The Arizona Backfield

Bruce Arians doesn’t care about your fantasy team. Although Andre Ellington continued to play an even amount or more snaps than Rashard Mendenhall for the third consecutive week, it was Mendy who was fantasy relevant last night. He carried 13 times for 22 yards and a score while Ellington had only five total touches for 13 yards.

This situation is a poor man’s version of the Cincinnati backfield, where one player is completely more efficient than the other. As is the case in both backfields, the veteran has a role that appears to be set in stone barring injury.

Ellington has been a FPPRR standout, accumulating more yards from scrimmage (369) than Mendenhall (347) despite having 54 fewer touches overall. Despite averaging only 3.1 yards per carry, Mendy has led Arizona in attempts in every game this season while Ellington has had no more than seven in any game. The snaps are consistent, but the touches in the run game are not for speed back. Ellington continues to be a PPR flex option only while Mendenhall is barely a blip on any radar that needs short touchdowns to contribute. Until one takes over completely, be prepared for a maddening fantasy situation.

Buy Michael Floyd

It hasn’t been extremely exciting, but Floyd has been the same fantasy player as Larry Fitzgerald this season minus a few scores. After last night, in which he snagged five balls for 58 yards versus the best secondary in the game, Floyd has the same number of receptions (32) as Fitzgerald. Fitzgerald barely edges Floyd in yardage, 422 to 416. Floyd has also led the Cardinals in receiving in four of their seven games.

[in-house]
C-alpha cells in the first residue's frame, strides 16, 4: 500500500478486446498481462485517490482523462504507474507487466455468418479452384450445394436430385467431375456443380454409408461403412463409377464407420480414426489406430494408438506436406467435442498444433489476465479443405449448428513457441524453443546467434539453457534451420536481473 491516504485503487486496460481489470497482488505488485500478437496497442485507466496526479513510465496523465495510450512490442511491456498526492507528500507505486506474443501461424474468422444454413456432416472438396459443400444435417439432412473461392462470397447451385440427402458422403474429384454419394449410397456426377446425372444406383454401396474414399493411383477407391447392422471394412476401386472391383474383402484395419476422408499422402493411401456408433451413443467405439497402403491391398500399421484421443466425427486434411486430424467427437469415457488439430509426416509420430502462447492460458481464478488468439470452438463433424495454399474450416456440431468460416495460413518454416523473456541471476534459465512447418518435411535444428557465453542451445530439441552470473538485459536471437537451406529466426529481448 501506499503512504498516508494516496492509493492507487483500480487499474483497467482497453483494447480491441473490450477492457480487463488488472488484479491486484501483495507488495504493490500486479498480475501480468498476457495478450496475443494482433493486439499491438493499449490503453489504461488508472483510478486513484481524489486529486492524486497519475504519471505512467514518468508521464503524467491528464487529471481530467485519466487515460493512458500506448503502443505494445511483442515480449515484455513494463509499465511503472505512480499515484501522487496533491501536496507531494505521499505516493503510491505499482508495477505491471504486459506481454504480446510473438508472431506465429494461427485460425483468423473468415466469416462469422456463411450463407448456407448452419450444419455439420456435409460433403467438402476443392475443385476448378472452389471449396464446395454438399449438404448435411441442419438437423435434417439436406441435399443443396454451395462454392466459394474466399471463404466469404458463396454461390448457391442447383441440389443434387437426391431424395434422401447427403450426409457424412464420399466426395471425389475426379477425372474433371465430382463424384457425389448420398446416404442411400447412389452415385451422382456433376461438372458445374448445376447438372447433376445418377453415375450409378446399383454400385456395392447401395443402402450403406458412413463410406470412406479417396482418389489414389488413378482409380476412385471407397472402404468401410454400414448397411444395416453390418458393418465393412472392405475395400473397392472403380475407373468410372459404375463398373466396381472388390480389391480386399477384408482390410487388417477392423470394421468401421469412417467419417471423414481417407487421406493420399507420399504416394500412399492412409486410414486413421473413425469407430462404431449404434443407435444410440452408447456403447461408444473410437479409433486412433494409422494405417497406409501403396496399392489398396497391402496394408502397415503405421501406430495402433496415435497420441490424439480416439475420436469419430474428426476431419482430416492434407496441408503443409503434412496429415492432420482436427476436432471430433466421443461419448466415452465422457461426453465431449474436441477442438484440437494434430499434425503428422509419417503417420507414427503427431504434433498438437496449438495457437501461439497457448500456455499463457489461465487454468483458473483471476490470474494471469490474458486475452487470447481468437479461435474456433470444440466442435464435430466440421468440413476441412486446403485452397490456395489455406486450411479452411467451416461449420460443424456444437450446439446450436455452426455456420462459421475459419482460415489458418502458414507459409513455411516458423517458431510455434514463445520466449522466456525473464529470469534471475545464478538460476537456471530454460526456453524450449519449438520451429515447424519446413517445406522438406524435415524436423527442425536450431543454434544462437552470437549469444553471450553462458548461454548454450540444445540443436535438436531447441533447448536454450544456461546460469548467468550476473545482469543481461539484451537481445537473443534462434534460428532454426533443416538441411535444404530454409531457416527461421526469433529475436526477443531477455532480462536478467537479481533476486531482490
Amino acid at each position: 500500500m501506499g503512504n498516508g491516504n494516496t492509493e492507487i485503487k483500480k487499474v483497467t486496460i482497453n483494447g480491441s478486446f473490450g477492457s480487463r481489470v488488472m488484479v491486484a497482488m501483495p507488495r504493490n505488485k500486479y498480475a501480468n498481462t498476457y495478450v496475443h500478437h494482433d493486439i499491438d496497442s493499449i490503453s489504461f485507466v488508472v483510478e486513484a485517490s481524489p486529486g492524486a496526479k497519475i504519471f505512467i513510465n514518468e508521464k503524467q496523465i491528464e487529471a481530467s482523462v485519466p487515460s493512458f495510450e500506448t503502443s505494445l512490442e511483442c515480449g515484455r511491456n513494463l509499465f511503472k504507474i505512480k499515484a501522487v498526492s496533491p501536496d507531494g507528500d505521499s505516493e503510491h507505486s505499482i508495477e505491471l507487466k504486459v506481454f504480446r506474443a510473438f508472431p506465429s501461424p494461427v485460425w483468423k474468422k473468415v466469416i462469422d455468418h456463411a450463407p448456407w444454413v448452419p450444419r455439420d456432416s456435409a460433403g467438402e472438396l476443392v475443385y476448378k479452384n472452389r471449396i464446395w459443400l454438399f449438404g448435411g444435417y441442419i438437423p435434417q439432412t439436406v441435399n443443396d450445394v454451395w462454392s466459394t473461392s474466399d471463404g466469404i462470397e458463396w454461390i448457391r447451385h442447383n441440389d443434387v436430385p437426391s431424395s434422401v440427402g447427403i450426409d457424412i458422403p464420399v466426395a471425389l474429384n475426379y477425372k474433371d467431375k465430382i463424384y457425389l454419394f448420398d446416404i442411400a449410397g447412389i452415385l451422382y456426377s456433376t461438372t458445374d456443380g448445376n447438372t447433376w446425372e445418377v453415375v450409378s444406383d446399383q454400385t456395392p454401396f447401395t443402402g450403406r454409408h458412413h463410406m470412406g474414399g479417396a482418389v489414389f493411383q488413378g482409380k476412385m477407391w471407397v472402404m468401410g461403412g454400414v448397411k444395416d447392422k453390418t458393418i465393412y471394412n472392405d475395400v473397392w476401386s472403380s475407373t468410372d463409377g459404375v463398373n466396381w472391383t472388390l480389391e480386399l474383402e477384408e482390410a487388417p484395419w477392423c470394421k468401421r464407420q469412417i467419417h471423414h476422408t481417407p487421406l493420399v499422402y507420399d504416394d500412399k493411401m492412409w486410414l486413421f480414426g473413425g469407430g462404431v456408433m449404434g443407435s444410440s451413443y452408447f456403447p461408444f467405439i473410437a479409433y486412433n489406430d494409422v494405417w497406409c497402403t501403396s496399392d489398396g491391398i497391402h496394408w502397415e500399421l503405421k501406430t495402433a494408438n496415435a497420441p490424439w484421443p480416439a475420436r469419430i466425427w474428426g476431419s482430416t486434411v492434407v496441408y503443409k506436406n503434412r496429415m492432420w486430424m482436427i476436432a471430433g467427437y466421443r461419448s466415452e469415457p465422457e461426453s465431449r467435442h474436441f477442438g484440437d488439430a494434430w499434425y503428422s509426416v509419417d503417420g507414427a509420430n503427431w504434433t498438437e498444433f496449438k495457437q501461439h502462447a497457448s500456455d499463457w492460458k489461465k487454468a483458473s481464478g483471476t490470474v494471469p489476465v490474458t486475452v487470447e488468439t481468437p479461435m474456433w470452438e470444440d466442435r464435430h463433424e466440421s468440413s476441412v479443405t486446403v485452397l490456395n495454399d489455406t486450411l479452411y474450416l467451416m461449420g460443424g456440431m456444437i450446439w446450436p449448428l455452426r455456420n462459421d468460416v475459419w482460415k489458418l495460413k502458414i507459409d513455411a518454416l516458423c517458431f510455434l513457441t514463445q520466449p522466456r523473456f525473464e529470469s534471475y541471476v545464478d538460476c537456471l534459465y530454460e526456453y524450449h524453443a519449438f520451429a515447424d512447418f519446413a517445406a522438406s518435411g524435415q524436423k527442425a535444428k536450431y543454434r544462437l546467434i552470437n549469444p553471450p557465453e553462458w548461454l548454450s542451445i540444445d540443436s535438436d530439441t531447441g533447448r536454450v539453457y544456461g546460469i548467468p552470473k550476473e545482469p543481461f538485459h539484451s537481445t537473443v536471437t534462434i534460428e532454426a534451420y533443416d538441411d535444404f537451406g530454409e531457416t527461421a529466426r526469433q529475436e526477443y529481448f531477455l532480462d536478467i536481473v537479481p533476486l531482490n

Over their past four games, with Fitz limited, Floyd has more receptions (21 to 17), more yards (263-245) and only one fewer touchdown. The touchdowns should be on their way, as well. During his time in Pittsburgh and Indianapolis, the receiver playing in Floyd’s role in the Arians offense (think Mike Wallace and T.Y. Hilton) has scored seven or more touchdowns.

The difference is that owners who have Floyd likely have a few other strong receiving options, allowing him to be a peripheral contributor. Owners who took Fitz in the third round have been forced to endure the roller coaster ride that has been his hamstrings.

If you own Fitzgerald, you don’t have to sell; both guys can contribute to fantasy teams based on the volume of this passing game. The Cardinal receiver trending up however, is Floyd, and he comes a lot cheaper. For teams that are already strong record wise, these are the kind of buys that help your end of the season roster reach fantasy gold. The time to strike is now.

author avatar
Rich Hribar Fantasy Football Analyst
Rich Hribar is a husband, father, sports meteorologist and a slave to statistics. A lifelong sports fan and fantasy gamer. Follow @LordReebs